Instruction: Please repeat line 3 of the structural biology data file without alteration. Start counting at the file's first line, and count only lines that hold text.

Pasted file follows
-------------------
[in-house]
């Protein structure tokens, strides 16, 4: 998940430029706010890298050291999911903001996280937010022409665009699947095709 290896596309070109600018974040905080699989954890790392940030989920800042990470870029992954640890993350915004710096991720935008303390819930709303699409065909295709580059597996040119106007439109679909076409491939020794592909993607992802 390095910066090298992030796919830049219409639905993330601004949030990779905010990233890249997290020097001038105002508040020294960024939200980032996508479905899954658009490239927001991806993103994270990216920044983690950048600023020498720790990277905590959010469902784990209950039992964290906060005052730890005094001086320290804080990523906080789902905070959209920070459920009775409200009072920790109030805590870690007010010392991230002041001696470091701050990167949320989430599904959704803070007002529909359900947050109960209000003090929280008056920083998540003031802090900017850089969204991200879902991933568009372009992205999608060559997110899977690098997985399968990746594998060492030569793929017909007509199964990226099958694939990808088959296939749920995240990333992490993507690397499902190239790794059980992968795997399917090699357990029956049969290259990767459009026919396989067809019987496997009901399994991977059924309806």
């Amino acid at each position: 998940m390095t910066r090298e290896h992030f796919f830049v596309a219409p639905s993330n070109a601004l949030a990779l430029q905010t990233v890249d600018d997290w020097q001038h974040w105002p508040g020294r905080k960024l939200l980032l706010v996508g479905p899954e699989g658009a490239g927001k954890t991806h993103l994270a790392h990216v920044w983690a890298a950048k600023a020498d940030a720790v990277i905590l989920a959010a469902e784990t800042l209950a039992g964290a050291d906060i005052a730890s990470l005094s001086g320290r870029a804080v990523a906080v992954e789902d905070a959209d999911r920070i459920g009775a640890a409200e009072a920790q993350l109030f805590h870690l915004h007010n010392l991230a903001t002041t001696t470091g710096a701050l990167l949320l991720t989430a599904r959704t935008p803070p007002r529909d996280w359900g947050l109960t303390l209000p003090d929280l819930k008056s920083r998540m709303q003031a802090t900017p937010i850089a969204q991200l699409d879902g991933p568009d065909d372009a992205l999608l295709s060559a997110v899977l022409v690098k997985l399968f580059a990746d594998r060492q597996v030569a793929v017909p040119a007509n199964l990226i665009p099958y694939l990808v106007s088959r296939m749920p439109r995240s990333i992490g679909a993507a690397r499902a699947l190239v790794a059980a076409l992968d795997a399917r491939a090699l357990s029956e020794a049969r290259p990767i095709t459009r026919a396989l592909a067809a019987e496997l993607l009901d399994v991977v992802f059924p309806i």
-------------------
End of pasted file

């Amino acid at each position: 998940m390095t910066r090298e290896h992030f796919f830049v596309a219409p639905s993330n070109a601004l949030a990779l430029q905010t990233v890249d600018d997290w020097q001038h974040w105002p508040g020294r905080k960024l939200l980032l706010v996508g479905p899954e699989g658009a490239g927001k954890t991806h993103l994270a790392h990216v920044w983690a890298a950048k600023a020498d940030a720790v990277i905590l989920a959010a469902e784990t800042l209950a039992g964290a050291d906060i005052a730890s990470l005094s001086g320290r870029a804080v990523a906080v992954e789902d905070a959209d999911r920070i459920g009775a640890a409200e009072a920790q993350l109030f805590h870690l915004h007010n010392l991230a903001t002041t001696t470091g710096a701050l990167l949320l991720t989430a599904r959704t935008p803070p007002r529909d996280w359900g947050l109960t303390l209000p003090d929280l819930k008056s920083r998540m709303q003031a802090t900017p937010i850089a969204q991200l699409d879902g991933p568009d065909d372009a992205l999608l295709s060559a997110v899977l022409v690098k997985l399968f580059a990746d594998r060492q597996v030569a793929v017909p040119a007509n199964l990226i665009p099958y694939l990808v106007s088959r296939m749920p439109r995240s990333i992490g679909a993507a690397r499902a699947l190239v790794a059980a076409l992968d795997a399917r491939a090699l357990s029956e020794a049969r290259p990767i095709t459009r026919a396989l592909a067809a019987e496997l993607l009901d399994v991977v992802f059924p309806i």